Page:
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Egyptian, Classical, Ancient Near Eastern Art

On View: Ancient Middle Eastern Art, The Hagop Kevorkian Gallery, 3rd Floor
Originally these reliefs and all the others decorating the palace of King Ashur-nasir-pal II were brightly painted. When Austen Henry Layard discovered them in the 1840s, he reported extensive traces of black paint on the figures’ hair as well as white on their eyes and red on their feet. White paint was still visible on the eye of this genie as recently the 1970s, but it has since faded away.
MEDIUM Gypsum stone
DATES ca. 883–859 B.C.E.
PERIOD Neo-Assyrian Period
DIMENSIONS 90 9/16 x 42 1/4 in. (230 x 107.3 cm) Approximate weight: 1915 lb. (868.64kg)  (show scale)
CREDIT LINE Purchased with funds given by Hagop Kevorkian and the Kevorkian Foundation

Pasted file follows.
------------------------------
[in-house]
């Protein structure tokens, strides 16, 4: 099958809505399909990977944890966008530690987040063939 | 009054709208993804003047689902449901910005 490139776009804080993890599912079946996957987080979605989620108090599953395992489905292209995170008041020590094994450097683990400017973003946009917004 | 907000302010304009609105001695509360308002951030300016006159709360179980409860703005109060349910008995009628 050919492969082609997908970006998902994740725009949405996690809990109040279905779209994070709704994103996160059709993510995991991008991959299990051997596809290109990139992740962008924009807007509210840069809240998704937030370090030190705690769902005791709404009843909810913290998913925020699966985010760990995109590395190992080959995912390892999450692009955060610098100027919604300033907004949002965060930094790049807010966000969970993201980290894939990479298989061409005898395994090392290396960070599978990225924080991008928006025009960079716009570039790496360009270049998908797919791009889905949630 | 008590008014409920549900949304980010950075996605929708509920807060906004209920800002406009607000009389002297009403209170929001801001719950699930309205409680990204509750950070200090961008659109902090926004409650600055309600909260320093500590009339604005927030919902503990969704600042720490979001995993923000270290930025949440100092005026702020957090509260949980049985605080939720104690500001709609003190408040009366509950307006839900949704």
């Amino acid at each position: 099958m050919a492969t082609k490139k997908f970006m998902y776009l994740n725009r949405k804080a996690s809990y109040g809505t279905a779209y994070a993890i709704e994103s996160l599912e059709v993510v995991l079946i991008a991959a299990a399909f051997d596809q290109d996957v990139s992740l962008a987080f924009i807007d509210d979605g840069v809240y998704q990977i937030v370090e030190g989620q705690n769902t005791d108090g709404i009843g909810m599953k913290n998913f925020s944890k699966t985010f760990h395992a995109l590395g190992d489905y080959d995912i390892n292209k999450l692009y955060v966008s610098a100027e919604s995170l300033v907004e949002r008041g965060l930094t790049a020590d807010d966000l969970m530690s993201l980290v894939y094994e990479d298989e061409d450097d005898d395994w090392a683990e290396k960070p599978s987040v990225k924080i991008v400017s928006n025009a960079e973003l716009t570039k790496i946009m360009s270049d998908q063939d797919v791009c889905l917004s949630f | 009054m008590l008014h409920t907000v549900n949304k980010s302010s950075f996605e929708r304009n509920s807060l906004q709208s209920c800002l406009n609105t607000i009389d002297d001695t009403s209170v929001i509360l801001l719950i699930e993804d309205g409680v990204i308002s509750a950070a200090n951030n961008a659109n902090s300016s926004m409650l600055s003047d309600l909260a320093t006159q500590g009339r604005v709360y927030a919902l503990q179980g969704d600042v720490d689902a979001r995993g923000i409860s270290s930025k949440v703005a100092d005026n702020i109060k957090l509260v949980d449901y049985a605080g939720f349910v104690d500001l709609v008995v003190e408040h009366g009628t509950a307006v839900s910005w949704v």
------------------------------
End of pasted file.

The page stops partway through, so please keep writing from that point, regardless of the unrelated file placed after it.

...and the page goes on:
CATALOGUE DESCRIPTION Alabaster relief, standing, winged, man-headed figure holding small bucket in left hand, right hand raised with fingers outstretched, palm inward. Figure wears diadem and long earring and faces right. "Standard inscription" across center of relief. Condition: Slab broken in two through center. Upper left corner lost. Minor chips and gaps.
CAPTION Assyrian. Apkallu-figure, ca. 883–859 B.C.E. Gypsum stone, 90 9/16 x 42 1/4 in. (230 x 107.3 cm). Brooklyn Museum, Purchased with funds given by Hagop Kevorkian and the Kevorkian Foundation, 55.154. Creative Commons-BY (Photo: Brooklyn Museum, 55.154_at_PS11.jpg)
IMAGE overall, after treatment, 55.154_at_PS11.jpg. Brooklyn Museum photograph, 2021
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